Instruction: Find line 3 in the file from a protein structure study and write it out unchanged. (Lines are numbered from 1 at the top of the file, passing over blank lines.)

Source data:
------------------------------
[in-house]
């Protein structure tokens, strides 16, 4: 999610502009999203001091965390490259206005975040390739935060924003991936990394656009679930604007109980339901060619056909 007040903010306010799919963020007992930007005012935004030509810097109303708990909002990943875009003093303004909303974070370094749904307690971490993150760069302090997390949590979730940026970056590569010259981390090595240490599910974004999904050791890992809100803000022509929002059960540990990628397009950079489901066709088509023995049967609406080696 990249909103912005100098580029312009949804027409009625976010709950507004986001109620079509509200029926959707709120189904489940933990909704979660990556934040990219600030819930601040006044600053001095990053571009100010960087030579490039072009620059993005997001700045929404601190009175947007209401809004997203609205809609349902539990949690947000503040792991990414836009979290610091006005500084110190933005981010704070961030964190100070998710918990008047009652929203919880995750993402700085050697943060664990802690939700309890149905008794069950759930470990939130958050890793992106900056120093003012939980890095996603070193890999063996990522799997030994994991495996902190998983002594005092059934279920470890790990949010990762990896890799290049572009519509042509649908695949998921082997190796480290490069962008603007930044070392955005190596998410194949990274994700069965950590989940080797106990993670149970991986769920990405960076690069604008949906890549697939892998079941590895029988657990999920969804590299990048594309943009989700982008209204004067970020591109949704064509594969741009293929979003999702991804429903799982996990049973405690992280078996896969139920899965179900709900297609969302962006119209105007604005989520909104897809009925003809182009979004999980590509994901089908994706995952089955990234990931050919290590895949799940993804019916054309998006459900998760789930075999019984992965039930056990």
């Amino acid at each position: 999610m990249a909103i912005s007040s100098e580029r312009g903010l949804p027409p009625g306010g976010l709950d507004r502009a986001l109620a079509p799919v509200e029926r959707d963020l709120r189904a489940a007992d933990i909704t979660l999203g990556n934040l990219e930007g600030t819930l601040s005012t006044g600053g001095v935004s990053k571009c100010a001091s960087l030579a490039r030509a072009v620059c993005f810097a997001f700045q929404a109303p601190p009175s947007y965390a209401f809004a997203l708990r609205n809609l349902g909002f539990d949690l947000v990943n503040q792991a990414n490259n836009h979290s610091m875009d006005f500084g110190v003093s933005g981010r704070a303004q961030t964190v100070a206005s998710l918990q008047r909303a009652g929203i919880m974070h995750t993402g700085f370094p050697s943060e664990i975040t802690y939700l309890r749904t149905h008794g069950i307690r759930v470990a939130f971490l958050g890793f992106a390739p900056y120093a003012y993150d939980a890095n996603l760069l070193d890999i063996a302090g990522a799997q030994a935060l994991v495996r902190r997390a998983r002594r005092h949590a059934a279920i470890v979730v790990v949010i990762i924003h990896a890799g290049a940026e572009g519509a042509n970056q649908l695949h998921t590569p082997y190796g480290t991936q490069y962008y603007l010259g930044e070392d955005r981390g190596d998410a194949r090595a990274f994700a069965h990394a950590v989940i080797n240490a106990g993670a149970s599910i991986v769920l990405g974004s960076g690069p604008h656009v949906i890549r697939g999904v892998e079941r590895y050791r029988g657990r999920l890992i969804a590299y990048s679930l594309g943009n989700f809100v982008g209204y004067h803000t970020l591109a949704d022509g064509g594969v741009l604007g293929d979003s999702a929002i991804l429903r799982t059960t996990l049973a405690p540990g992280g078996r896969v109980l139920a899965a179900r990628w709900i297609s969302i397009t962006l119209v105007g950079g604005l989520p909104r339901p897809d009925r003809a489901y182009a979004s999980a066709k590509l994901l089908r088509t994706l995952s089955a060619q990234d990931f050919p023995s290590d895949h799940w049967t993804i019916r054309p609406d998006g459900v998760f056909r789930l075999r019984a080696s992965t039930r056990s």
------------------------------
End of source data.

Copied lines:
């Amino acid at each position: 999610m990249a909103i912005s007040s100098e580029r312009g903010l949804p027409p009625g306010g976010l709950d507004r502009a986001l109620a079509p799919v509200e029926r959707d963020l709120r189904a489940a007992d933990i909704t979660l999203g990556n934040l990219e930007g600030t819930l601040s005012t006044g600053g001095v935004s990053k571009c100010a001091s960087l030579a490039r030509a072009v620059c993005f810097a997001f700045q929404a109303p601190p009175s947007y965390a209401f809004a997203l708990r609205n809609l349902g909002f539990d949690l947000v990943n503040q792991a990414n490259n836009h979290s610091m875009d006005f500084g110190v003093s933005g981010r704070a303004q961030t964190v100070a206005s998710l918990q008047r909303a009652g929203i919880m974070h995750t993402g700085f370094p050697s943060e664990i975040t802690y939700l309890r749904t149905h008794g069950i307690r759930v470990a939130f971490l958050g890793f992106a390739p900056y120093a003012y993150d939980a890095n996603l760069l070193d890999i063996a302090g990522a799997q030994a935060l994991v495996r902190r997390a998983r002594r005092h949590a059934a279920i470890v979730v790990v949010i990762i924003h990896a890799g290049a940026e572009g519509a042509n970056q649908l695949h998921t590569p082997y190796g480290t991936q490069y962008y603007l010259g930044e070392d955005r981390g190596d998410a194949r090595a990274f994700a069965h990394a950590v989940i080797n240490a106990g993670a149970s599910i991986v769920l990405g974004s960076g690069p604008h656009v949906i890549r697939g999904v892998e079941r590895y050791r029988g657990r999920l890992i969804a590299y990048s679930l594309g943009n989700f809100v982008g209204y004067h803000t970020l591109a949704d022509g064509g594969v741009l604007g293929d979003s999702a929002i991804l429903r799982t059960t996990l049973a405690p540990g992280g078996r896969v109980l139920a899965a179900r990628w709900i297609s969302i397009t962006l119209v105007g950079g604005l989520p909104r339901p897809d009925r003809a489901y182009a979004s999980a066709k590509l994901l089908r088509t994706l995952s089955a060619q990234d990931f050919p023995s290590d895949h799940w049967t993804i019916r054309p609406d998006g459900v998760f056909r789930l075999r019984a080696s992965t039930r056990s």